now everyone looks like they’re on the SWAT team https://t.co/4rufCgX59e

Twitter: @urfemmebot

This year’s Coachella features 23 sponsors with even more events and brand activations outside the official roster. For instance, Venmo set up a swing ride within the Revolve party (which some might call capitalism inception). Those invited have posted nonstop from these activities — but not always positively, with Revolve’s event getting compared to Fyre Fest after transportation and logistical mistakes. Many of these companies, including Adidas, Revolve, and H&M, have relied heavily on influencer marketing in recent years.

Yet the biggest online trend this Coachella is posting negatively about the festival. After getting caught in traffic for so long on day one that she only spent a few hours at the venue, Melody, who bought her own ticket, posted a TikTok about her experience. “is it worth it? not rly idk LMAO #coachella,” she wrote in the now-viral video. On the second day, Melody said she didn’t even make it into the festival, instead saying she waited for three to four hours in traffic to get to the parking lot, before just turning around and going home.

Mahdesian said watching the content from outside the festival feels like a culmination of the microtrends happening online, but IRL. “I don’t know, everyone looked the same,” she said. “The commercialism and the marketing killed the authenticity part of it for me. I don’t even think I’ve seen content about the music. It felt like one of those museums where you only go to get selfies, rather than a music festival.”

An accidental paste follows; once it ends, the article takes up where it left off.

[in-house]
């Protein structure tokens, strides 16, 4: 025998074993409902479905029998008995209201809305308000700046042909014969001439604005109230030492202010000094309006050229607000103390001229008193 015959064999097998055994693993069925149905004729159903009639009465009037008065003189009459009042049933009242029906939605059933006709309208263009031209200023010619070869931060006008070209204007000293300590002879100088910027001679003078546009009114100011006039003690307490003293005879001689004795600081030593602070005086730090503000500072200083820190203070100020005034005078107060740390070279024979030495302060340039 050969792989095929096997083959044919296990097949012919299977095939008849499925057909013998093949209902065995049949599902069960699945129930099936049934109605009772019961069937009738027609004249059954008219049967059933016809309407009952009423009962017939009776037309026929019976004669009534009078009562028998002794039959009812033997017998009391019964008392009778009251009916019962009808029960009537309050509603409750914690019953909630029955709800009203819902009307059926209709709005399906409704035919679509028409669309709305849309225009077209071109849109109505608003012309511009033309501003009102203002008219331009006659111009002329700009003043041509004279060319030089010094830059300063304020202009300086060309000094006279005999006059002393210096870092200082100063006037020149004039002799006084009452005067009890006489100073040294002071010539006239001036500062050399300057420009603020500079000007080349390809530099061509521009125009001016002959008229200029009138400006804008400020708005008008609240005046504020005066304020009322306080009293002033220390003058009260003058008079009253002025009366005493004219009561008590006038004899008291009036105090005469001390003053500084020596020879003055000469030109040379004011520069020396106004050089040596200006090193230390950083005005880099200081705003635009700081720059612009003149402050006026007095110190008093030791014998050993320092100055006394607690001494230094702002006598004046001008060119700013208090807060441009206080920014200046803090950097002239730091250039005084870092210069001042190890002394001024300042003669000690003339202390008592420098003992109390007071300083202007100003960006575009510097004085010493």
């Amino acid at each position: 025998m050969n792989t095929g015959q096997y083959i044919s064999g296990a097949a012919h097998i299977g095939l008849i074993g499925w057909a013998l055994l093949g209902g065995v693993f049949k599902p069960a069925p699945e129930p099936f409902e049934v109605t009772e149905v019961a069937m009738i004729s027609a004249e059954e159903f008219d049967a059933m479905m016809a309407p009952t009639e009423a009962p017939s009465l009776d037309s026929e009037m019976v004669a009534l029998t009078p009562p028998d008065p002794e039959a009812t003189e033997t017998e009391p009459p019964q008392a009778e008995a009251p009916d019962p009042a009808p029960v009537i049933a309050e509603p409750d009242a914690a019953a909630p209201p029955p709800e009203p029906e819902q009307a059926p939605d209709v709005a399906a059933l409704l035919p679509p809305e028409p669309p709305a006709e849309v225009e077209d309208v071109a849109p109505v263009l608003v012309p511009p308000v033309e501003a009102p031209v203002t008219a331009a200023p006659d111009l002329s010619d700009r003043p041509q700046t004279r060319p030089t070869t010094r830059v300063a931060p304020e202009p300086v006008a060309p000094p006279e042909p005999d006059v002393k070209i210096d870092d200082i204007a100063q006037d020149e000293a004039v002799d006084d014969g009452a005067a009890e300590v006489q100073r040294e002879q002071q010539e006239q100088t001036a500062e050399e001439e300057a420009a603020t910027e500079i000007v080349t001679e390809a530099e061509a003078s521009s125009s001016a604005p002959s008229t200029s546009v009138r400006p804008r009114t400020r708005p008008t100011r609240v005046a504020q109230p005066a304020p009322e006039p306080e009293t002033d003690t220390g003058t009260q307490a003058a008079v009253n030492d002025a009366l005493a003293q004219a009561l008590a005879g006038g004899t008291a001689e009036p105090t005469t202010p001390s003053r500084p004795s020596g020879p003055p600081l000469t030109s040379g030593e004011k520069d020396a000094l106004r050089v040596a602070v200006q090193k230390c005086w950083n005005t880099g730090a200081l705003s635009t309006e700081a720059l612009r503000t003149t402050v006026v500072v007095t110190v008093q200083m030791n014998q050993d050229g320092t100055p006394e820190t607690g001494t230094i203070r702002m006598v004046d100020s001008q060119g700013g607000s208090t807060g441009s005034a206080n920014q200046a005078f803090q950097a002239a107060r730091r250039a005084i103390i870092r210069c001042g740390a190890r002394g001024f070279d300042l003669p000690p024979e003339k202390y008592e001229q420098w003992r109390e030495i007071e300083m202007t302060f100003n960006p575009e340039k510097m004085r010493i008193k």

Mahdesian said she watched lots of vlogs from last weekend’s event to try and see if it really was as bad as everyone claimed.

“Sometimes the negativity gets more hype and more eyeballs,” Mahdesian said. “The positive content seemed like it was more about getting vlog footage rather than seeming like an actual fun time. But you know, the headliners were amazing. The TikToks I watch of Doja Cat, she seems like an amazing performer.”

When asked, Mahdesian said she would go if she were invited, out of morbid curiosity to see if it’s as bad as people posted about, but would not pay out of her own pocket to attend.

Thomas Raggi, Ethan Torchio, Victoria De Angelis and Damiano David of Måneskin attend YouTube Artist Lounge during Weekend 1 of Coachella 2022 at Empire Polo Club on April 16, 2022 in Indio, California.

Many top-tier celebrities are also seeming to slow down on the content gold rush. Emma Chamberlain posted from day three in sweatpants with the caption, “no i am done.” Melody thinks this is a reflection of how many feel about the festival now, too. “Fashion at Coachella was casual for many, many years, but all of a sudden, it became like a Met Gala, where everyone wanted to outdo each other,” she said. “So we had years of everyone trying to do the absolute most. But not only does it get exhausting, it also gets cringey if you’re trying so hard for a festival.”

Lee agrees with the sentiment. “All the A-listers are dressing normcore now,” she said. “They’re not putting on the performance for the festival now. But there’s maximalist TikTok girls who are dressing up, because that’s how your content stands out at Coachella. But the A-listers already have status. They don’t need to perform for the internet to elevate their status.”

Also, the world has changed. Mahdesian said she’s seen more negative posts about Coachella this year than aspirational content.

“Especially after the whole Astroworld stuff, I think people are hyperaware of how dangerous these events can be,” Melody said.

But she thinks she’ll still try and go to the upcoming second weekend. Despite the waning interest in the festival’s ongoings, there’s still enough content to prey on your FOMO. “It’s funny — it was such a mess of a weekend but I don’t regret it,” she said. “It’s Coachella.”


Topics in this article